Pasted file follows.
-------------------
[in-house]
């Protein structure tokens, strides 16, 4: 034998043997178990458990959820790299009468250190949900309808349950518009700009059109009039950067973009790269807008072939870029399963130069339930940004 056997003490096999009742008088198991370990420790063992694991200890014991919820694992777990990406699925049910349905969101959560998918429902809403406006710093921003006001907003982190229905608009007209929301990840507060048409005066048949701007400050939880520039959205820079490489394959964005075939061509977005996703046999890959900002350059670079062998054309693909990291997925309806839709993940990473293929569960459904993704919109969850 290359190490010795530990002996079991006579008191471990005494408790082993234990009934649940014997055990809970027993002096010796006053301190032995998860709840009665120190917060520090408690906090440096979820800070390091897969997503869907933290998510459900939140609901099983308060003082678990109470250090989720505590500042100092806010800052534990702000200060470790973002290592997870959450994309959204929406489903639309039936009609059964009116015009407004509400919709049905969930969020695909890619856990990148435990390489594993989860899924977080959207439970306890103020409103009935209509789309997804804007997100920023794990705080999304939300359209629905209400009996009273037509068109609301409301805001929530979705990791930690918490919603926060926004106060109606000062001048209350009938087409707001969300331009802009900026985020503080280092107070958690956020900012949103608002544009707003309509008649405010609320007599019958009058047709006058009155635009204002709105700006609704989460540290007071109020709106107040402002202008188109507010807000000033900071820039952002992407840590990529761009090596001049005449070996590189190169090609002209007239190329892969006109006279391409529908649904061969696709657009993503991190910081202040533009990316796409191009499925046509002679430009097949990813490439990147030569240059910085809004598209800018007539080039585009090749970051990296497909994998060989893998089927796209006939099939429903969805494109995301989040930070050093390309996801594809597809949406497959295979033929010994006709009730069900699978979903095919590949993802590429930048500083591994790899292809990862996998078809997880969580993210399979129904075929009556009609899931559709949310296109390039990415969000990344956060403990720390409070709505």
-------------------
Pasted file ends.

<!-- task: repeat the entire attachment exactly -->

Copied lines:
[in-house]
């Protein structure tokens, strides 16, 4: 034998043997178990458990959820790299009468250190949900309808349950518009700009059109009039950067973009790269807008072939870029399963130069339930940004 056997003490096999009742008088198991370990420790063992694991200890014991919820694992777990990406699925049910349905969101959560998918429902809403406006710093921003006001907003982190229905608009007209929301990840507060048409005066048949701007400050939880520039959205820079490489394959964005075939061509977005996703046999890959900002350059670079062998054309693909990291997925309806839709993940990473293929569960459904993704919109969850 290359190490010795530990002996079991006579008191471990005494408790082993234990009934649940014997055990809970027993002096010796006053301190032995998860709840009665120190917060520090408690906090440096979820800070390091897969997503869907933290998510459900939140609901099983308060003082678990109470250090989720505590500042100092806010800052534990702000200060470790973002290592997870959450994309959204929406489903639309039936009609059964009116015009407004509400919709049905969930969020695909890619856990990148435990390489594993989860899924977080959207439970306890103020409103009935209509789309997804804007997100920023794990705080999304939300359209629905209400009996009273037509068109609301409301805001929530979705990791930690918490919603926060926004106060109606000062001048209350009938087409707001969300331009802009900026985020503080280092107070958690956020900012949103608002544009707003309509008649405010609320007599019958009058047709006058009155635009204002709105700006609704989460540290007071109020709106107040402002202008188109507010807000000033900071820039952002992407840590990529761009090596001049005449070996590189190169090609002209007239190329892969006109006279391409529908649904061969696709657009993503991190910081202040533009990316796409191009499925046509002679430009097949990813490439990147030569240059910085809004598209800018007539080039585009090749970051990296497909994998060989893998089927796209006939099939429903969805494109995301989040930070050093390309996801594809597809949406497959295979033929010994006709009730069900699978979903095919590949993802590429930048500083591994790899292809990862996998078809997880969580993210399979129904075929009556009609899931559709949310296109390039990415969000990344956060403990720390409070709505």